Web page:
If ADHD medication is working, your child may show improvement in areas such as staying on task, paying attention in class, and making friends with their peers. At the same time, aggressive and oppositional behavior may decrease.
However, some children do experience side effects when taking ADHD medication. The most common side effects are sleep problems and decreased appetite.
Managing the side effects of ADHD medication
Children with ADHD often have trouble falling asleep, whether they are on medication or not.
In some cases, children who are taking ADHD medication find that they fall asleep easier. But, in other cases, delays in falling asleep or poor quality sleep are side effects of medication usually because of incorrect dosage or timing. As with any sleep disturbance, the initial step is to start a sleep diary, noting the child’s pre-bedtime routine and other factors, to identify strategies that could lead to more restful sleep. Ultimately, though, if the sleep disruption continues, a different medication might be considered.
ADHD medications are generally taken earlier in the day, so its effects wear off by bedtime.
Decreased Appetite / Delayed Growth / Stomach Issues
Some children who take ADHD medication may experience a decreased appetite or problems with growth development. This doesn’t happen to all children who take the medication. Many children continue growing the same as they were before taking medication while others may experience growth delays. For this reason, it is important to regularly track a child’s growth once they start on ADHD medication to identify any changes.
If a child is developing more slowly, nutritional changes may be recommended. Sometimes a child will stop taking the drug (called a “drug holiday“) in order to get back on a proper growth path. In some cases, the effects are severe and a different treatment may be needed.
It’s recommended to take ADHD medication along with meals to minimize the possibility of an upset stomach.
For many years, clinicians worried that ADHD medications exacerbated or caused tic disorders (sudden, uncontrollable movements). Recent research indicates that most ADHD medications don’t make tics worse and may help limit them. In rare cases, ADHD medication can make tics worse in which case, alternate treatments should be considered.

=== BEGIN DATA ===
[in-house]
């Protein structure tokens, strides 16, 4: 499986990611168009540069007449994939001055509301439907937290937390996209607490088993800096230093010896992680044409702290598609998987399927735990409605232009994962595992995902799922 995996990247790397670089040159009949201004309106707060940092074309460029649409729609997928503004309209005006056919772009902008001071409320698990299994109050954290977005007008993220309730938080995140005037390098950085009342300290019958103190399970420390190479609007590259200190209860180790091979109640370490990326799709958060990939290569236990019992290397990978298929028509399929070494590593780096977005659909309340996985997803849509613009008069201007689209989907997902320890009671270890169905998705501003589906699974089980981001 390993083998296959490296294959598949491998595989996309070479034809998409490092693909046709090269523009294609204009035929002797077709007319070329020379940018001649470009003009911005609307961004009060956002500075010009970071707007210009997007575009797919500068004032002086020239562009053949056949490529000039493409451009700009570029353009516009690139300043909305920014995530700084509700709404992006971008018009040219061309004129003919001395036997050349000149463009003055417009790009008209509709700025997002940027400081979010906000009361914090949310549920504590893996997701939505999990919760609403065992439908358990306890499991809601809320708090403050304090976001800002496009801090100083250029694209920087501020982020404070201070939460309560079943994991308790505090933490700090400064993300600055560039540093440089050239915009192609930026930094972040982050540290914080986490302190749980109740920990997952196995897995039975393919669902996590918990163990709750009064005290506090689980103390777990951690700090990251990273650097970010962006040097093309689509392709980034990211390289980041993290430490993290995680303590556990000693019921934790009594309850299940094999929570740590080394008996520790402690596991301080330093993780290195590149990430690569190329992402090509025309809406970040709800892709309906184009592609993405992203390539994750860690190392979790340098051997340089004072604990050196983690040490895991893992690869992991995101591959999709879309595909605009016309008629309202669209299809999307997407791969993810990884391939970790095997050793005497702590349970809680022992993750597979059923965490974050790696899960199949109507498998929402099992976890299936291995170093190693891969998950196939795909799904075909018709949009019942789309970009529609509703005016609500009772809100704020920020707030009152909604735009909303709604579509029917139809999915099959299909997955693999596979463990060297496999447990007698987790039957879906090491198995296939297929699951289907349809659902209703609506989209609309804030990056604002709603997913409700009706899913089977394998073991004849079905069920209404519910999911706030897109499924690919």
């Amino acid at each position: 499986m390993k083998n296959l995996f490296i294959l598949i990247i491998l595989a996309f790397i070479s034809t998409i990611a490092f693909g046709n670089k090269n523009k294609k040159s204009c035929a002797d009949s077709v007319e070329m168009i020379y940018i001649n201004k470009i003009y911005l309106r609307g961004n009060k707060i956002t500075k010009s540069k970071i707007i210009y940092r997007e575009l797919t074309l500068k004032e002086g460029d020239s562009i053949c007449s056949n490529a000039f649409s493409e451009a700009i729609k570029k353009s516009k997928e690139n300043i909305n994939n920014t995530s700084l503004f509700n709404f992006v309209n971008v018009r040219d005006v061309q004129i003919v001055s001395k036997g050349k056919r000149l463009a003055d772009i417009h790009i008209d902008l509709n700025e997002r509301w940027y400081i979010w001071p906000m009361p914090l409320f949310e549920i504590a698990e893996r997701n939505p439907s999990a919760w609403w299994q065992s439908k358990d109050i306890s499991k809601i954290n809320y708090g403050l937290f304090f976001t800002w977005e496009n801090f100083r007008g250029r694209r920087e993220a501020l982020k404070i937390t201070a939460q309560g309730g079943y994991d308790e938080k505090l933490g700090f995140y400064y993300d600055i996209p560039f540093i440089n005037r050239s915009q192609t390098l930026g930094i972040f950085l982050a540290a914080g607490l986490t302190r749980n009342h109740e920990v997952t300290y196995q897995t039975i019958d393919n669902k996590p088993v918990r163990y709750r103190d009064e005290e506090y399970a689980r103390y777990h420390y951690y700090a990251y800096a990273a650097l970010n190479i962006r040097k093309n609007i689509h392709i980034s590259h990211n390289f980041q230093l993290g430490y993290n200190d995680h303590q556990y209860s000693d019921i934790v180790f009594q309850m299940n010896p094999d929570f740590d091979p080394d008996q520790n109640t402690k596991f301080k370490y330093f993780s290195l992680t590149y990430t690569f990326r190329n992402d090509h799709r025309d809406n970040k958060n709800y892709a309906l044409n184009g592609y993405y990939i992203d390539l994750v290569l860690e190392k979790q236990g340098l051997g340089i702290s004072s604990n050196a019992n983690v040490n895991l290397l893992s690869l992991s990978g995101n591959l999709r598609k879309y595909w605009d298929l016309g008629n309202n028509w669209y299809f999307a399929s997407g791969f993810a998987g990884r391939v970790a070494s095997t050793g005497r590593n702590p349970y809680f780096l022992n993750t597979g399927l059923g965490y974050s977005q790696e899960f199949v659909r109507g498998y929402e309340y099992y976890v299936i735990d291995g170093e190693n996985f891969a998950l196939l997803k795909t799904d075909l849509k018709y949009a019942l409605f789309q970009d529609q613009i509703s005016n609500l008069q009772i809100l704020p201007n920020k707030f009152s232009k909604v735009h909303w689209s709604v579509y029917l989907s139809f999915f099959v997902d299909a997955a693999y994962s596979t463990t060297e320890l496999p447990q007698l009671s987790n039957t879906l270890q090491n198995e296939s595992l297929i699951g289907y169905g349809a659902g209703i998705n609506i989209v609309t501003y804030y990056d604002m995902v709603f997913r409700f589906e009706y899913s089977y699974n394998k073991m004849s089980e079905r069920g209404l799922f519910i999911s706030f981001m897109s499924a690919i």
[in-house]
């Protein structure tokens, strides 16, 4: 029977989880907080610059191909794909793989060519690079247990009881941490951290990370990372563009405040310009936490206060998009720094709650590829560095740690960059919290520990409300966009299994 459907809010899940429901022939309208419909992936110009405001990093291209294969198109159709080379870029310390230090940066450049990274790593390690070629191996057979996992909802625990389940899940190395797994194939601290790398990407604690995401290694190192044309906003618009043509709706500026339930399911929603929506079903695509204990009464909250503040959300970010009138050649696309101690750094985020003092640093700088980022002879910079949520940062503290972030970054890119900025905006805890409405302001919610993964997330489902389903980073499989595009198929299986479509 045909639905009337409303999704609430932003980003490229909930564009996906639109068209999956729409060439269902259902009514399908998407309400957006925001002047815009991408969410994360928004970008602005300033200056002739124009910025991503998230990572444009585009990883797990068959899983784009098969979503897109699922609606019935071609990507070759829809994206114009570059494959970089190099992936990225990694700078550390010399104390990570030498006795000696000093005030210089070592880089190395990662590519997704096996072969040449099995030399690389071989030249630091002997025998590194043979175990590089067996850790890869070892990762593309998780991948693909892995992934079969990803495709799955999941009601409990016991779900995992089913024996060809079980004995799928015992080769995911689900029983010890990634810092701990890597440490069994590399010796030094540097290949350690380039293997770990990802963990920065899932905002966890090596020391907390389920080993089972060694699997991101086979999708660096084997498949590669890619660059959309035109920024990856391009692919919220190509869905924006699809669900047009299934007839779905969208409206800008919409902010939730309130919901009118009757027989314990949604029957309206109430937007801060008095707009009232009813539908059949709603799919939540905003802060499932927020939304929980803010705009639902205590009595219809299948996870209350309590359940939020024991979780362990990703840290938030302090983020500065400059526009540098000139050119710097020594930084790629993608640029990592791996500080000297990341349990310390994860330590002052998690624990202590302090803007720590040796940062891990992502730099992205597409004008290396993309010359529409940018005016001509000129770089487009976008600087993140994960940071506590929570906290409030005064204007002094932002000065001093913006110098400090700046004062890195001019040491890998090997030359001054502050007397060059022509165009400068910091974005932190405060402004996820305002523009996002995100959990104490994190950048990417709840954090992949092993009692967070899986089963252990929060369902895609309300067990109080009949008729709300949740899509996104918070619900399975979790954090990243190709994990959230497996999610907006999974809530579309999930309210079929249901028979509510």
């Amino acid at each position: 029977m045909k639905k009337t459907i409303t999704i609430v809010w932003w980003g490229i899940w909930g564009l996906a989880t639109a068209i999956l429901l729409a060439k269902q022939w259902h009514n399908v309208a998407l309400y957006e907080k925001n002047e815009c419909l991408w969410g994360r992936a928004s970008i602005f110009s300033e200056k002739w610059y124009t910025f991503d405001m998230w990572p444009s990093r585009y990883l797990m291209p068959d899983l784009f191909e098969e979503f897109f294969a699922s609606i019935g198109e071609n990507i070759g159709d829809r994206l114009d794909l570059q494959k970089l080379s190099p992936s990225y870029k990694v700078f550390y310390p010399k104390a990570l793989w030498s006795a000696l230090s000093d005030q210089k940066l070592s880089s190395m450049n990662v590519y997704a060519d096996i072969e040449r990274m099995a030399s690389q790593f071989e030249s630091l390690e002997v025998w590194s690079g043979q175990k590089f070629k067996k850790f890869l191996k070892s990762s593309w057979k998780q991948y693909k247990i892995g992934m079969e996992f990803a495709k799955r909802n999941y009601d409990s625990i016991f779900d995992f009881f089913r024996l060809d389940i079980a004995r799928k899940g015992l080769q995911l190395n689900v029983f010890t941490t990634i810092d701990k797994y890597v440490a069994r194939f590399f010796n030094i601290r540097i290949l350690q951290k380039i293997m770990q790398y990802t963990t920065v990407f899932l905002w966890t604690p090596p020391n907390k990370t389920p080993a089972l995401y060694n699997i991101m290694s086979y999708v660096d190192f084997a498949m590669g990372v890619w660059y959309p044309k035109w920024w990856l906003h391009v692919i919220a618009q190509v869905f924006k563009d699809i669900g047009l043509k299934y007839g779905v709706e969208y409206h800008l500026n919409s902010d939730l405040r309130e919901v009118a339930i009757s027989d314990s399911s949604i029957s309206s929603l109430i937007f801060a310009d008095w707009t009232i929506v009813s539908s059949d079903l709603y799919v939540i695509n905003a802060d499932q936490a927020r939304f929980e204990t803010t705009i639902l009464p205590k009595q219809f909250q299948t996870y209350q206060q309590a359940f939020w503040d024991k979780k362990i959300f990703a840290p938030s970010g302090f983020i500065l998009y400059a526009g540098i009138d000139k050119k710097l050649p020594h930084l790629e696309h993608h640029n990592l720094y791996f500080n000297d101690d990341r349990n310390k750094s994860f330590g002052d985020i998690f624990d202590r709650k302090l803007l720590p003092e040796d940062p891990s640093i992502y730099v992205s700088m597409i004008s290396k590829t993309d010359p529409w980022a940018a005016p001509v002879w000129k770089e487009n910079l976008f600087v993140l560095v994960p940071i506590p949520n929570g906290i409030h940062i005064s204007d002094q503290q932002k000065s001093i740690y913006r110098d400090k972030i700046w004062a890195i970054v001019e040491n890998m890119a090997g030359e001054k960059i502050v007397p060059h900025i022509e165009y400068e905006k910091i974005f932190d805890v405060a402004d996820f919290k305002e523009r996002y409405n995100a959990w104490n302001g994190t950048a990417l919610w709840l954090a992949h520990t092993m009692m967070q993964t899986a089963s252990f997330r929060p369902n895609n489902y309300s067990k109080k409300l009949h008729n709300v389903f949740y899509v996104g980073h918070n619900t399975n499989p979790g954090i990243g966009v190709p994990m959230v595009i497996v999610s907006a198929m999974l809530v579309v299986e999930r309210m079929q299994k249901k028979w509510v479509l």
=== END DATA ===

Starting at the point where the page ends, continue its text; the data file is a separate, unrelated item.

Tic disorders are common in children with ADHD and are known to increase or decrease in severity for no apparent reason. So an increase in tic behavior after starting medication could be more likely attributed to ADHD. ADHD medications may have the effect of increasing a child’s control over tics and reducing them.
If tics seem to worsen after taking stimulant medications, consult your child’s doctor before discontinuing treatment.
Mood Disorders / Suicidal Thoughts
Some children experience sadness, irritability, or other changes in mood when taking ADHD medication. This can happen with many medications, as the body adjusts to them. These effects usually fade over time.
Suicidal thoughts or feelings of hopelessness are a more serious matter. Adolescents may experience suicidal thoughts at any time, whether or not they have a diagnosed medical disorder. One ADHD drug, Strattera, increased the risk of suicidal thoughts in children and adolescents in a short-term study. It’s possible that other ADHD drugs may carry a risk of suicidal thoughts. Consult a doctor if you or your child has a history of depression or suicidal thoughts before starting an ADHD medication.
Monitor your child’s emotional health when they begin treatment for ADHD. If problems arise, changes to dosage may be considered by your care team.
Effective ADHD medication management for children
One of the more challenging aspects of ADHD treatment is a very simple one: Making sure the child takes their medication every day. Busy work and school schedules can get in the way, but these simple steps can help.
A medication list is a smart step that will help keep you organized and give better feedback about how a medication is working for your child. Include these categories on your medication list.
- Name of medication
- Date started taking medication
- Side effects noticed
A medication list is also a good practical reference for trips to the pharmacy or other specialists your child may need to see.
Safe storage and organization